Thursday, August 23, 2012

gen2 parabolic solar collector progress 2

click any pic to enlarge

This is the back of the DIY gen2.0 reflector with the parts labeled. If you are familiar with the original design, you will see that the "furring strip" (also called "hat channel") previously used for the side channels (shown in the pic below) has been replaced with standard aluminum angle sections. These should be easier to source worldwide. I have added a brace (a plain aluminum strip) along the back which greatly improves the strength of the assembly. The rib shape has been simplified and made narrower to reduce weight. The original parabola profile (with a focal length of 10 cm) is the same as the original. The hanger shown is for the uninsulated 1-1/2" (3.8cm) collector pipe.

This is an end view of the old and new. Gen2.0 is the top one. Although Gen2.0 may seem delicate, it is in fact lighter, stronger and stiffer than the original and I hope you would find it be easier to construct. You can also see that the fastening method I am using between the side channels and the ribs has changed. The new method makes for a more precise and rigid reflector.
On the paper sheet is printed in gray at full scale the computer model of the rib part which will provided with the book as a .dxf. The hand made pattern that I have been using up to now for Gen2.0 is on top of the paper. The grid pattern is to check points on the curve against the original calculation. The match between the hand made pattern and the computer model is very good, within about 1mm. I hope to have CNC water jet cut ribs made next week. I will do the performance testing using the CNC ribs.

What looks like a car windshield wiper above is just that, but inverted so that the blade curves in a near parabola shape. I had to figure out how to take it apart without breaking it. I will show how I did that. I need a 4mm pin to attach it to a long pole but I am hoping that this will be a practical way to periodically clean the dirt off the surface of the parabola sheet. A single swipe when the reflector is covered with morning dew should clean it quite nicely. I am not worried about abrasion with the acrylic mirror since it is rear surface - the aluminum metalization is on the back so the shiny surface can't be scratched.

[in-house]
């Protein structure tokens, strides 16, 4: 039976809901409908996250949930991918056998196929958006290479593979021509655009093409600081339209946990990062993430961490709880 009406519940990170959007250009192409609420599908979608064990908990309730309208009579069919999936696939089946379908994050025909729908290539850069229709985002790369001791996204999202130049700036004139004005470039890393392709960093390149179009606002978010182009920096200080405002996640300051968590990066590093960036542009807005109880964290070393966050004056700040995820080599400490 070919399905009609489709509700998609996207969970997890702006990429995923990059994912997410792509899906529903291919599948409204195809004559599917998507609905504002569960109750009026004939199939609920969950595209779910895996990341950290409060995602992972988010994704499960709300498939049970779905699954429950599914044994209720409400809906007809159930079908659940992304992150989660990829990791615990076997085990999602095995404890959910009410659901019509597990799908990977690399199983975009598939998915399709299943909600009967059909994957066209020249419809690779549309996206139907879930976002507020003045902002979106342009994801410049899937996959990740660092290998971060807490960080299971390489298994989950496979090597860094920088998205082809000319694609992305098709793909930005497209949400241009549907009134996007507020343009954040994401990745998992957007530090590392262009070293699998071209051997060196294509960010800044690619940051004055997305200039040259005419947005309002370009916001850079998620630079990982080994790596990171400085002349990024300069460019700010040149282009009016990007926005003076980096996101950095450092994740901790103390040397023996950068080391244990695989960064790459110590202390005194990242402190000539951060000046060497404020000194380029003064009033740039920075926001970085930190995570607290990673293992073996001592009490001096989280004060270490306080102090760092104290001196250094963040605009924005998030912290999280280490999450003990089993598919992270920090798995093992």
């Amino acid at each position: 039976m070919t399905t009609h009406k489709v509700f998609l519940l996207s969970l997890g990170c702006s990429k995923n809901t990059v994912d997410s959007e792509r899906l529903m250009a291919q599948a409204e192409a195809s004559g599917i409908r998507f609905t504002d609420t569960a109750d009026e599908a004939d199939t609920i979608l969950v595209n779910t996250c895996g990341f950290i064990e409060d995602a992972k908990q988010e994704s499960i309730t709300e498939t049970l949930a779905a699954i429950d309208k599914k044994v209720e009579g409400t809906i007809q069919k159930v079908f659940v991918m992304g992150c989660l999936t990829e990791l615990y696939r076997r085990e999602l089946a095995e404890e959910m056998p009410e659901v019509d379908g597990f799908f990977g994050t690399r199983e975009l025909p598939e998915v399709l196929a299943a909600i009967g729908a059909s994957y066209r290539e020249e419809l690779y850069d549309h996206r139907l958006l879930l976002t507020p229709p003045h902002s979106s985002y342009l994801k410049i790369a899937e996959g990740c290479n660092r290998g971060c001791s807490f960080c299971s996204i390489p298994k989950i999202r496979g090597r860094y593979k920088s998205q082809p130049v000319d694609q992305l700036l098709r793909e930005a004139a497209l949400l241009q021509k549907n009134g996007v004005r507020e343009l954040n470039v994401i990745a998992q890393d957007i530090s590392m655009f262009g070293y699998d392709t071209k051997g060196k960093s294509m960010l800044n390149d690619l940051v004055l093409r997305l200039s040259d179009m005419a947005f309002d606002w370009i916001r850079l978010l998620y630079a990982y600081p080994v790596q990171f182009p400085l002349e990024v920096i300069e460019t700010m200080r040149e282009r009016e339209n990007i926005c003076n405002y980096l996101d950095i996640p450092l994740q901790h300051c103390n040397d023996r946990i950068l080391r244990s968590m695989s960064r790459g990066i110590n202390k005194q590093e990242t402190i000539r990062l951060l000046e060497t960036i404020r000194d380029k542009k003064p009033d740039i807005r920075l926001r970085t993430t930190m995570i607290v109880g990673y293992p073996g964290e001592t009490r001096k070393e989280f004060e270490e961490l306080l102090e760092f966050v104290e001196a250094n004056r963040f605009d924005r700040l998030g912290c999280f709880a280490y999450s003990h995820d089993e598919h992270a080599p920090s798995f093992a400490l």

An early morning shot today of the insulated Gen2.0 on the test rack from the motor drive end. The reflector is connected to the motor drive (orange arrow).

You can see (red arrow) that the 180cm evacuated tube extends well beyond the four foot (122cm) reflector. I am not sure whether to cover this extra length or to ignore it's effect. Since the concentration ratio of the reflector is about 15:1 with this evacuated collector at the focus, the extra length should only contribute a small amount of un-concentrated heat to the chamber, less than 10%. Not sure yet.

The gap distortions at the edge of the reflective sheet (yellow arrows) will be corrected by adding small plastic angle channel sections to the back of the reflector sheet at the side channels. The photo makes the gaps seem larger than they are because of the shadow and the mirror. They are only about 1-2mm wide. The edge distortion is worse with the acrylic reflector than with the polished aluminum which might not need this addition but the strips should be the cure whenever that is required.

Thank you for your interest.

George Plhak

[to the gen2 intro and reading list]


Kenny Norman said...

George, I wanted to check on you progress in the gen 2p parabolic solar collector 2.0 book. I am interested in building a test trough to try out here in North Carolina. I would be interested in using it for heating a large tank of water to use for space heating. Please advise how I may get the technical specs to start my test trough. I have a cnc router and would more than likely fabricate the ribs and brackets with it. I have been following your blog for a while and had thought about doing a gen1 but these new developments have me ready to take the plunge. Thanks

Kenny Norman

Kenny Norman said...
This comment has been removed by a blog administrator.
George Plhak said...

Hello Kenny and thanks for your comments (I deleted the duplicate).

I have moved to my new home and am busily unpacking and setting up. I cannot give you a date for the completion of the revised Gen2 book but I am certainly working diligently toward getting it done.

Many thanks for your interest and sorry for my moving distractions.


Unknown said...

sir my name is kiran raj .I am planning to do my engineering project about solar water heater and steam generation and now I am thinking of making your solar superheated steam project and produce both hot water and steam when the setup is flat and inclined respectively will this work. sir please respond. thanking you